Avoid ’em: If you’re in an infested area, wear insect repellent that contains permethrin, and keep skin covered. If a beach insect bites you, wash the spot as soon as you can, apply an ice pack to reduce pain and swelling, and try not to scratch.

Sea urchins

Risks include infection and adverse reaction to venom

These relatives of starfish and sand dollars sometimes live in shallow water on rocky or sandy shorelines. Long spines cause easily infected puncture wounds; venom-injecting small spines cause a burning sensation.

Avoid ’em: Watch where you step in shallow water. If you are stung, remove large spines, try to shave small ones off with a razor, and soak your foot in hot water with Epsom salt to help dissolve spines that remain. Depending on your body’s reaction, you may need medical care.

Stinging coral

Cuts can take a while to heal

Most corals are made up of thousands of individual polyps. Some have sharp skeletons and tentacles with nematocysts (stinging cells) that immobilize prey. Some stinging corals are not corals at all — venomous fire corals, for instance, are hydrozoa, related to jellyfish and anemones. And some sponges sting as well.

Avoid ’em: No matter how pretty it is, be careful to avoid coral when swimming. If it scrapes your skin, its soft body tissue often sloughs off into the wound, causing a painful burning sensation. Stinging cells must be removed. Some people are sensitive to coral venom and need medical attention.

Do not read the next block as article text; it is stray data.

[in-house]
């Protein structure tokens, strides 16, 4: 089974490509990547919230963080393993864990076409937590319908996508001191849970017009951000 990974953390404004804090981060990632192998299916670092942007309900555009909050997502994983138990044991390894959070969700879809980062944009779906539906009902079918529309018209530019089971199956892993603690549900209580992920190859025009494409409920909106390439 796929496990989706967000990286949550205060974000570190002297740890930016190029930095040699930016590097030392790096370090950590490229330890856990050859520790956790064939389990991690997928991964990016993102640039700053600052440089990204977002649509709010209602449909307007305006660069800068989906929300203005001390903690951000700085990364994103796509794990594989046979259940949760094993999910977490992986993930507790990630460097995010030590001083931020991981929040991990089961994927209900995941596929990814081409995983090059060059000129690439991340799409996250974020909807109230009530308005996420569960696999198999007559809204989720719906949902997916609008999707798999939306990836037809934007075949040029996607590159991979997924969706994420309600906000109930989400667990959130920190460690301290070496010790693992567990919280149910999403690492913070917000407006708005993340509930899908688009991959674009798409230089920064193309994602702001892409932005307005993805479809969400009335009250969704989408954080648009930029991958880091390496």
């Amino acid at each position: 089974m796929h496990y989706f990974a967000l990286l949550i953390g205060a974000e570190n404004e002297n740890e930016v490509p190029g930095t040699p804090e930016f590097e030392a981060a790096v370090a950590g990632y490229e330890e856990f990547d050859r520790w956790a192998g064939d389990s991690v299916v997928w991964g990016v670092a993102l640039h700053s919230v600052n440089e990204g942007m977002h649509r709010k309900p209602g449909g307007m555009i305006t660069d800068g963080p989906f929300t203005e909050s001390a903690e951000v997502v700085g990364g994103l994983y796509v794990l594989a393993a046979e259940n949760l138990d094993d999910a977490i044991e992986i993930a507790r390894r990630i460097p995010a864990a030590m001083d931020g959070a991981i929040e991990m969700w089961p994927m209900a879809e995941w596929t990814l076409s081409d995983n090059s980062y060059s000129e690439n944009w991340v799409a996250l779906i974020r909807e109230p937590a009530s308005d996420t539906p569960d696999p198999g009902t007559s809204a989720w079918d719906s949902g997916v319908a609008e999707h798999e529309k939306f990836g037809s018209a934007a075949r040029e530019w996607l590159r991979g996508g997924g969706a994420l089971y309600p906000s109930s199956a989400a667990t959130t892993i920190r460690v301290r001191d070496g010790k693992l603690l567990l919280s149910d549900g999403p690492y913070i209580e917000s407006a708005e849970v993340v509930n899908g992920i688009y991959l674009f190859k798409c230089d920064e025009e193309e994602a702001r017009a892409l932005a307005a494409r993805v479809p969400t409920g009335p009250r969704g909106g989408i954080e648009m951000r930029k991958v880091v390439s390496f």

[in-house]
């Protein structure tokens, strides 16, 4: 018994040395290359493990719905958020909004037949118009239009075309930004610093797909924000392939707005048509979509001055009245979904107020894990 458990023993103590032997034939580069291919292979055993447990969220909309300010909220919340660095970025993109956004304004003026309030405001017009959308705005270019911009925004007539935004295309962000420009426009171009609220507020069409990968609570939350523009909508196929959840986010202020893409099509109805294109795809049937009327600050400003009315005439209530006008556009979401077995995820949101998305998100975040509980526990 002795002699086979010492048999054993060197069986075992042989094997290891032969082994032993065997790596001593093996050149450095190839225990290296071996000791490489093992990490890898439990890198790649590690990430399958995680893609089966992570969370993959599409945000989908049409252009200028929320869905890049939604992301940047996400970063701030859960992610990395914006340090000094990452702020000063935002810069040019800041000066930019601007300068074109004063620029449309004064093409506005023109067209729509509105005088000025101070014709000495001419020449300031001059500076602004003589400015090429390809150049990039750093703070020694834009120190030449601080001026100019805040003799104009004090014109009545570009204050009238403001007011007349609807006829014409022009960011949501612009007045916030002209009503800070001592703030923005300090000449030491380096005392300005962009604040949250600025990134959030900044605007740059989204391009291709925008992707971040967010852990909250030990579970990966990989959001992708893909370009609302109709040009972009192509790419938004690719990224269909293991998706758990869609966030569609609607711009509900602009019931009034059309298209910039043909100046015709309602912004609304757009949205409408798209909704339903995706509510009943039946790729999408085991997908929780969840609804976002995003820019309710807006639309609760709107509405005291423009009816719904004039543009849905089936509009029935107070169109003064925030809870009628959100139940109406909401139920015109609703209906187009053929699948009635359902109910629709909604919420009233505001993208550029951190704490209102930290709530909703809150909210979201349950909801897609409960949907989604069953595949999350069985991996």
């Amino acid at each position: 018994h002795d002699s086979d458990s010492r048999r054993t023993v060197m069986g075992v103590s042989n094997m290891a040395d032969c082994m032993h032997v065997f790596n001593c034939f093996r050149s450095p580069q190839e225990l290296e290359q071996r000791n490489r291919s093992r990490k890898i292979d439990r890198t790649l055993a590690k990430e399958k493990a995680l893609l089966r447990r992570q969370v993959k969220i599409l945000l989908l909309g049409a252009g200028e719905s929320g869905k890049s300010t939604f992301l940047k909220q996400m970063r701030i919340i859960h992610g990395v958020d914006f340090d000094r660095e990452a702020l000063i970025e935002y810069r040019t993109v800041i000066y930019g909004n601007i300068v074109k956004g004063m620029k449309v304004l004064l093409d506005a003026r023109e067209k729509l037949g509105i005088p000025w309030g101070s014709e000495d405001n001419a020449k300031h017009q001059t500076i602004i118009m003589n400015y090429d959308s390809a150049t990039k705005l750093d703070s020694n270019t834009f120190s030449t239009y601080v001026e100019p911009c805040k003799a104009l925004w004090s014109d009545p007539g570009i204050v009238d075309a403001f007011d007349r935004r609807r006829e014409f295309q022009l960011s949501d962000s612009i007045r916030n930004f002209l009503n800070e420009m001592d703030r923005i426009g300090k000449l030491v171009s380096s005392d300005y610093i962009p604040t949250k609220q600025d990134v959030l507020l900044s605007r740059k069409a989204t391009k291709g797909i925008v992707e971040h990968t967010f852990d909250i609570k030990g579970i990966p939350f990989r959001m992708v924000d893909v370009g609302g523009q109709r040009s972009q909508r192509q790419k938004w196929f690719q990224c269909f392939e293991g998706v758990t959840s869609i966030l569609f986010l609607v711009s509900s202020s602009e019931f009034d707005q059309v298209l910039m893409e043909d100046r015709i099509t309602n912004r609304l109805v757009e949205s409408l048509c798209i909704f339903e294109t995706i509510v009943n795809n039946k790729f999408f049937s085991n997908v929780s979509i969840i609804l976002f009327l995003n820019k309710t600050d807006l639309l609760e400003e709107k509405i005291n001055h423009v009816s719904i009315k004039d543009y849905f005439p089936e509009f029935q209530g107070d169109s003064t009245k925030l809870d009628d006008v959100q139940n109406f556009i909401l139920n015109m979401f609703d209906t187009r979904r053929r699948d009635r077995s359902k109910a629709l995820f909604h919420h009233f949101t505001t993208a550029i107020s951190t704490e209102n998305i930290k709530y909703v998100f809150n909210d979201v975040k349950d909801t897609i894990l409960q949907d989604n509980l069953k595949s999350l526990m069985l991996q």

Catfish

Stings are painful and occasionally cause heart and respiratory problems

Catfish are found in waters around the world. Bony, hollow appendages on their dorsal and pectoral fins can inject venom, causing severe pain, infections and occasionally respiratory and cardiac problems. Other fish can sting as well, such as the invasive lionfish.

Avoid ’em: Unless you are pulling one off a hook, you are very unlikely to get stung by a catfish. If you do, immerse the affected area in hot water to ease the pain.

Sharks

Shark bites are rare but serious (as if you didn’t know that)

As of June 26, sharks have attacked 53 people worldwide this year, killing five, according to TrackingSharks.com. (Of the 23 bitten in U.S. waters, no one has died.) Florida is always the hottest spot for shark bites, but the creatures roam plenty of other places, too. A 16-foot great white named Mary Lee has been cruising the Mid-Atlantic lately.

Avoid ’em: Swim close to shore, during daylight hours, and preferably in groups. Don’t get into the water if you’re bleeding or wearing shiny jewelry, as both scream “prey!” If you see a shark, don’t flail but do leave the water as calmly as you can.

Sand fleas

Harmless crustaceans get a bad rep

These pale, clawless crustaceans don’t attack humans, but we included them because people incorrectly use the name “sand flea” to mean sand flies and other biting insects. For instance, the Chigoe flea is often called a sand flea, and it can burrow into your skin and lay eggs. (Icky story here.) Fortunately, Chigoe fleas are rarely found in North America.

Avoid ’em: No need to avoid the crustaceans, which are often a couple of inches long and make pretty good bait. But if you’re barefoot in an area known to have Chigoe fleas, inspect your feet for tiny black spots. Better yet, wear shoes.

Sources

Kelly D. Goodwin, environmental molecular biologist at the National Oceanic and Atmospheric Administration; Florida Department of Health; Florida Museum of Natural History; Orkin; FoodSafety.gov; Centers for Disease Control and Prevention; Washington State Department of Ecology; Journal of Research in Medical Sciences; Environmental Protection Agency.